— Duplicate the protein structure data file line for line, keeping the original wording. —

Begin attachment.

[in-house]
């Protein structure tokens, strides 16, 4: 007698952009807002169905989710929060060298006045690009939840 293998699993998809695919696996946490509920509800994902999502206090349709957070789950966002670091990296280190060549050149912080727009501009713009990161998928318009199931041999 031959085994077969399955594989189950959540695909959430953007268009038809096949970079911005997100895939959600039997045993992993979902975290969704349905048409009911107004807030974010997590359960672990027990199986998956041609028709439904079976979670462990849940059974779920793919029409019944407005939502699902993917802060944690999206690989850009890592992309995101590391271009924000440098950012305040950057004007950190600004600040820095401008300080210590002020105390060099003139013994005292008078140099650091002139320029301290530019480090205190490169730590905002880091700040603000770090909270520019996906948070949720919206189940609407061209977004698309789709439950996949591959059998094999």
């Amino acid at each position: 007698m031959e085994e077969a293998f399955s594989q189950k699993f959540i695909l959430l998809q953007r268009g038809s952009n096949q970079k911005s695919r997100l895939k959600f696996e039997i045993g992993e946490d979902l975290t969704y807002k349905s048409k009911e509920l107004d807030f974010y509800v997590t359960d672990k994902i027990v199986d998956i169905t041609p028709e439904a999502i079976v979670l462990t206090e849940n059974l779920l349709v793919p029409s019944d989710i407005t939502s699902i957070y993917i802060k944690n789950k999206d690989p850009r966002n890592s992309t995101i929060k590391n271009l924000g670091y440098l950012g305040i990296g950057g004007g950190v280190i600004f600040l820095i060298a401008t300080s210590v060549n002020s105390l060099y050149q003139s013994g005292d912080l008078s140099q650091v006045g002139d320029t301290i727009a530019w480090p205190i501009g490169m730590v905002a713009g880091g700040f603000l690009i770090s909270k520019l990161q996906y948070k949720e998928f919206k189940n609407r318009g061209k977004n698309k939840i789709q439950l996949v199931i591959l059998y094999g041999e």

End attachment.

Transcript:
[in-house]
């Protein structure tokens, strides 16, 4: 007698952009807002169905989710929060060298006045690009939840 293998699993998809695919696996946490509920509800994902999502206090349709957070789950966002670091990296280190060549050149912080727009501009713009990161998928318009199931041999 031959085994077969399955594989189950959540695909959430953007268009038809096949970079911005997100895939959600039997045993992993979902975290969704349905048409009911107004807030974010997590359960672990027990199986998956041609028709439904079976979670462990849940059974779920793919029409019944407005939502699902993917802060944690999206690989850009890592992309995101590391271009924000440098950012305040950057004007950190600004600040820095401008300080210590002020105390060099003139013994005292008078140099650091002139320029301290530019480090205190490169730590905002880091700040603000770090909270520019996906948070949720919206189940609407061209977004698309789709439950996949591959059998094999």
């Amino acid at each position: 007698m031959e085994e077969a293998f399955s594989q189950k699993f959540i695909l959430l998809q953007r268009g038809s952009n096949q970079k911005s695919r997100l895939k959600f696996e039997i045993g992993e946490d979902l975290t969704y807002k349905s048409k009911e509920l107004d807030f974010y509800v997590t359960d672990k994902i027990v199986d998956i169905t041609p028709e439904a999502i079976v979670l462990t206090e849940n059974l779920l349709v793919p029409s019944d989710i407005t939502s699902i957070y993917i802060k944690n789950k999206d690989p850009r966002n890592s992309t995101i929060k590391n271009l924000g670091y440098l950012g305040i990296g950057g004007g950190v280190i600004f600040l820095i060298a401008t300080s210590v060549n002020s105390l060099y050149q003139s013994g005292d912080l008078s140099q650091v006045g002139d320029t301290i727009a530019w480090p205190i501009g490169m730590v905002a713009g880091g700040f603000l690009i770090s909270k520019l990161q996906y948070k949720e998928f919206k189940n609407r318009g061209k977004n698309k939840i789709q439950l996949v199931i591959l059998y094999g041999e």